Can good worms solve the Conficker problem?

Can good worms solve the Conficker problem?

Summary: After reading the latest news about Conficker, I was wondering: Would it be legal to create and deploy a super worm that had an anti-malware payload designed to shut down and prevent infections by other worms?On the one hand, you'd be making unauthorized use of other people's computer systems, using their bandwidth, crossing state and national boundaries, and risking interfering with other operations.

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TOPICS: Security
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After reading the latest news about Conficker, I was wondering: Would it be legal to create and deploy a super worm that had an anti-malware payload designed to shut down and prevent infections by other worms?

On the one hand, you'd be making unauthorized use of other people's computer systems, using their bandwidth, crossing state and national boundaries, and risking interfering with other operations. But on the other hand, you'd be doing them a favor to inoculate them; using the black hat's technique for good.

What do you think?

[poll id="20"]

Topic: Security

Ed Burnette

About Ed Burnette

Ed Burnette is a software industry veteran with more than 25 years of experience as a programmer, author, and speaker. He has written numerous technical articles and books, most recently "Hello, Android: Introducing Google's Mobile Development Platform" from the Pragmatic Programmers.

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27 comments
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  • Can good worms solve the Conficker problem?

    I like the idea in theory but then you are doubling worm traffic due to the good guys fighting the bad guys. One way around that is to have a worm kill switch to kill it once all the bad worms are gone. The good worm is still violating laws by unauthorized access to computers, its a noble effort though.
    Loverock Davidson
    • Why don't they just send out instructions

      To the PC's telling the malicious worms to totally UNINSTALL themselves? That would be something that I think would be a good idea: don't put beneficial worms on a person's system, just send out instructions to the worms saying "Hey..... UNINSTALL YOURSELVES! Wipe yourselves clean!"
      Lerianis
      • Re: uninstall yourself

        That's a good idea but a little tricky because Conficker (for example) uses cryptographic signing to make sure it is executing a payload signed and approved by the author. You'd have to get the author's private key and use it to sign your code, or break the crypto.

        Hmm... maybe when they catch the guy he could cut a plea deal whereby he sends out an uninstall program in exchange for a lesser sentence.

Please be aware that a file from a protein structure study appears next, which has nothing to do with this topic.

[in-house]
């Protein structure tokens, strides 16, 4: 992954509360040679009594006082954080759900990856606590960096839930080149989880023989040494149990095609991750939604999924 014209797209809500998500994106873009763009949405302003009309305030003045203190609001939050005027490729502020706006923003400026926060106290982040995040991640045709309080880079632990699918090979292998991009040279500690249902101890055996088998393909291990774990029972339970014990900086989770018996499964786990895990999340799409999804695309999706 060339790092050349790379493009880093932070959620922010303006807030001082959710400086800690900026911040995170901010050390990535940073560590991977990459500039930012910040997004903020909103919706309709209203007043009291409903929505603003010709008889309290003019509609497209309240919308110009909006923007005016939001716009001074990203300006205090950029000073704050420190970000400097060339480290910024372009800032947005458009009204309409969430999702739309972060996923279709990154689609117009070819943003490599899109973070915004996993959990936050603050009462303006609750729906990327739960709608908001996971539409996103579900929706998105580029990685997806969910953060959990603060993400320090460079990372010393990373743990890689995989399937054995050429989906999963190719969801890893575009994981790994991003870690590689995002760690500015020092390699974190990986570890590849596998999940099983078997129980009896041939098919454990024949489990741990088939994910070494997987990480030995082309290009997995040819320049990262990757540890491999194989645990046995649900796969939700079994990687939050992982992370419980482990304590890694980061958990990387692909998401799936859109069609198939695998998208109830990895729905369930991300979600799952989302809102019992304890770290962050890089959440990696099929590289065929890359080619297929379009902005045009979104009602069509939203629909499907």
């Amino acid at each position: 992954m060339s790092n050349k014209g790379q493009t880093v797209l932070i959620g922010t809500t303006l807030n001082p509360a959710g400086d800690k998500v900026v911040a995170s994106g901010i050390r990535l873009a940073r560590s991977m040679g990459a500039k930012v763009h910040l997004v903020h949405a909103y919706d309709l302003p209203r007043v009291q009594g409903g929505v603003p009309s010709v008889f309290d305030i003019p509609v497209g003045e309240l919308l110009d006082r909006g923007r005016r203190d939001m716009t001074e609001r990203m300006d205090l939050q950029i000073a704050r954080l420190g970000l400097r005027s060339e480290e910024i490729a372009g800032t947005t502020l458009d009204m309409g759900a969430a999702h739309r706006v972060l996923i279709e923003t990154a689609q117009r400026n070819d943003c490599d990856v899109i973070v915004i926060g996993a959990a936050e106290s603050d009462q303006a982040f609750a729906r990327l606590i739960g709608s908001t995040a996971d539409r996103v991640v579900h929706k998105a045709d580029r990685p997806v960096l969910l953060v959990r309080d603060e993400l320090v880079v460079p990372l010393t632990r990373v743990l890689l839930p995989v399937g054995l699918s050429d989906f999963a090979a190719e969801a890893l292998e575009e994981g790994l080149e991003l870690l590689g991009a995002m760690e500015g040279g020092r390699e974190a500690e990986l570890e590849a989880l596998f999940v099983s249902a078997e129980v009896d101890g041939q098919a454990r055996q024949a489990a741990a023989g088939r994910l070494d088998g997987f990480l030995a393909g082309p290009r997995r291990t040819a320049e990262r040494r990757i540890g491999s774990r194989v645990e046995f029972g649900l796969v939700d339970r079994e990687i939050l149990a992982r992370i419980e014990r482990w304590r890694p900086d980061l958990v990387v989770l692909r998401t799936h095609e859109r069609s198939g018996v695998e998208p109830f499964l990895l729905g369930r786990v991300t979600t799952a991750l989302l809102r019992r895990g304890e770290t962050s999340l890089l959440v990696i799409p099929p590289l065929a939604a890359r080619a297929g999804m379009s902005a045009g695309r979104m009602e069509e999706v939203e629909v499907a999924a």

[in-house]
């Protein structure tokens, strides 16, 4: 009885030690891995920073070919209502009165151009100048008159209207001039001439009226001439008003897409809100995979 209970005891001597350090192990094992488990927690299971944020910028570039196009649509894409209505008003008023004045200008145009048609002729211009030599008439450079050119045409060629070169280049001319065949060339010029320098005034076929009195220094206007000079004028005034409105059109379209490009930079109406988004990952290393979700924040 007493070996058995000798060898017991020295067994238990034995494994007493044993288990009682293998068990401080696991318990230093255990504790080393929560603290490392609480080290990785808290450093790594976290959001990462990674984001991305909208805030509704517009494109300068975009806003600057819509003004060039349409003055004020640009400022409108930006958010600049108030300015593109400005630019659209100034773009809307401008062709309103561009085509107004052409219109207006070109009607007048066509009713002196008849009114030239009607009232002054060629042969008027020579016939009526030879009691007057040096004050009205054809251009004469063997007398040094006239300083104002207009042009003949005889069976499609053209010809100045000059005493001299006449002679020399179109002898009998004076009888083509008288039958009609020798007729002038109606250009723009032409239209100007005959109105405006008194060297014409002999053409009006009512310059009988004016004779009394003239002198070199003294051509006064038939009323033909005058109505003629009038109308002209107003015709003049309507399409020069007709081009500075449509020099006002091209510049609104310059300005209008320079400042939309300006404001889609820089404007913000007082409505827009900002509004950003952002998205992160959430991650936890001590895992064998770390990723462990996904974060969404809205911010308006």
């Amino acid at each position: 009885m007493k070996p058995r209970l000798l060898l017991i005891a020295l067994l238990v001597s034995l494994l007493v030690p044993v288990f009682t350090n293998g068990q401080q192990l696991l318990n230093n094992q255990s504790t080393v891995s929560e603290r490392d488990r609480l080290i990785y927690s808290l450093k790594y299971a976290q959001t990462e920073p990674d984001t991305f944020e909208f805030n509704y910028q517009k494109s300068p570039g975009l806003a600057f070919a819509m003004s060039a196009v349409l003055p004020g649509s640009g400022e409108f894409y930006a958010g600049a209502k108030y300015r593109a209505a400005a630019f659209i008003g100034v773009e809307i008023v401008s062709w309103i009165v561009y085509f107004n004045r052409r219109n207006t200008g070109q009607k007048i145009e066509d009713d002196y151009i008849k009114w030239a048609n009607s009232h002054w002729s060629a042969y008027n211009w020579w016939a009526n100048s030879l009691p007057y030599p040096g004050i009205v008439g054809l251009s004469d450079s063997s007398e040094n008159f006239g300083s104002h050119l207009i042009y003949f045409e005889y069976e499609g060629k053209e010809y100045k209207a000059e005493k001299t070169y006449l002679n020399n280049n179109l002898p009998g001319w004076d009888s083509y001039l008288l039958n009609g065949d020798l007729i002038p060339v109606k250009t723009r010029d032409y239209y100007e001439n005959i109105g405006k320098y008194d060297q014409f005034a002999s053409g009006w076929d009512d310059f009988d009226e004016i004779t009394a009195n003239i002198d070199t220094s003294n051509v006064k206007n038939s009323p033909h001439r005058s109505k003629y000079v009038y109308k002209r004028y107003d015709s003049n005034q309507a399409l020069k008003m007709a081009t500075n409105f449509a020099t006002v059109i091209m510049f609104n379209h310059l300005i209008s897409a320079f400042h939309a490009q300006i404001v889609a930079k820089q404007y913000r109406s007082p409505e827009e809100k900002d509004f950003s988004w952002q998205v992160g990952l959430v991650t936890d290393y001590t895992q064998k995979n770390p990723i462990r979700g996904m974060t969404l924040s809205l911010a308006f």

Ed Burnette
  • RE: Can good worms solve the Conficker problem?

    In general this seems like a good idea. I'd be worried someone would read the GOOD worm and create a variant. Logic dicates the GOOD worm would close the hole it used to get in, but that doesn't mean a good coder couldn't retool it in a creative manner to expoit a hole the GOOD worm missed.
    Fark
  • RE: Can good worms solve the Conficker problem?

    Fight Fire with Fire... the ending is near!
    scs9282
  • RE: Can good worms solve the Conficker problem?

    Alright, 1.) The ending has been near since it all began.

    2.) You would have to have this group of robin hood like vigils that created worms to battle worms right? For each worm or type their off. The Anit-Virus people would be a lot quicker than this group. So what would be gained?

    I voted this would not work. Now what might be cool is if you could create a program, that used distributed computing power, allowing 'agents' to freely join the distributed network for this program. These agents would be computers. Like a screen saver. It would only use a given, freely signed up users PC's power during times the PC was set to be inactive.

    Have this distributed based computer program, then search out worms, holes, etc. And be smart enough, and have the ability to actually take and create, compile and let loose it's own 'extermination programs' that would be used to track down, and null specific worms.

    This program would have to learn, and have the ability to be feed information, and allow for prediction, etc. Then once up and running, could also be directed and updated from a control group of trusted, regulated, and checked white & gray hat developers / hackers that sign up to do this work.

    What do you think of that? eh?
    skillaid
    • Smart worms